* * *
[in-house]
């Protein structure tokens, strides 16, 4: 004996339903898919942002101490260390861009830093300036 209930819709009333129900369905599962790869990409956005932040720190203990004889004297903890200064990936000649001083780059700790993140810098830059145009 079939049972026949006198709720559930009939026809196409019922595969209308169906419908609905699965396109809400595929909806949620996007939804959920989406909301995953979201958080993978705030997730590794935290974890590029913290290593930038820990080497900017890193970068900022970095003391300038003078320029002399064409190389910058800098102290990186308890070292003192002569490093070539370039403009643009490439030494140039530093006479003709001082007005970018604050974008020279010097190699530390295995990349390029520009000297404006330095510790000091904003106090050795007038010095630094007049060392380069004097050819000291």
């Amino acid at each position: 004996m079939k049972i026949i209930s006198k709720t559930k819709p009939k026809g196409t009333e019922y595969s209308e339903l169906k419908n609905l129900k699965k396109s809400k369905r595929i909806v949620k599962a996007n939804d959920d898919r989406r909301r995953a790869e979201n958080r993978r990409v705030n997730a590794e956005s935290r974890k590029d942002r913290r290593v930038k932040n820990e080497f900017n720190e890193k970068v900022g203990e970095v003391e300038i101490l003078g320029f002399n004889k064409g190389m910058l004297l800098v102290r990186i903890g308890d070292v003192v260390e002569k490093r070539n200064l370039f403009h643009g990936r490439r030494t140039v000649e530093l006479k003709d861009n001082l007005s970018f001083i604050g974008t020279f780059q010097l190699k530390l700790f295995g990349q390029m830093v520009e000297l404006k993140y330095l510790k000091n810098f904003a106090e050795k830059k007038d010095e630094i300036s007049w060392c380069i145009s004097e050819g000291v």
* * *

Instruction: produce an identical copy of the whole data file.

[in-house]
């Protein structure tokens, strides 16, 4: 004996339903898919942002101490260390861009830093300036 209930819709009333129900369905599962790869990409956005932040720190203990004889004297903890200064990936000649001083780059700790993140810098830059145009 079939049972026949006198709720559930009939026809196409019922595969209308169906419908609905699965396109809400595929909806949620996007939804959920989406909301995953979201958080993978705030997730590794935290974890590029913290290593930038820990080497900017890193970068900022970095003391300038003078320029002399064409190389910058800098102290990186308890070292003192002569490093070539370039403009643009490439030494140039530093006479003709001082007005970018604050974008020279010097190699530390295995990349390029520009000297404006330095510790000091904003106090050795007038010095630094007049060392380069004097050819000291």
């Amino acid at each position: 004996m079939k049972i026949i209930s006198k709720t559930k819709p009939k026809g196409t009333e019922y595969s209308e339903l169906k419908n609905l129900k699965k396109s809400k369905r595929i909806v949620k599962a996007n939804d959920d898919r989406r909301r995953a790869e979201n958080r993978r990409v705030n997730a590794e956005s935290r974890k590029d942002r913290r290593v930038k932040n820990e080497f900017n720190e890193k970068v900022g203990e970095v003391e300038i101490l003078g320029f002399n004889k064409g190389m910058l004297l800098v102290r990186i903890g308890d070292v003192v260390e002569k490093r070539n200064l370039f403009h643009g990936r490439r030494t140039v000649e530093l006479k003709d861009n001082l007005s970018f001083i604050g974008t020279f780059q010097l190699k530390l700790f295995g990349q390029m830093v520009e000297l404006k993140y330095l510790k000091n810098f904003a106090e050795k830059k007038d010095e630094i300036s007049w060392c380069i145009s004097e050819g000291v």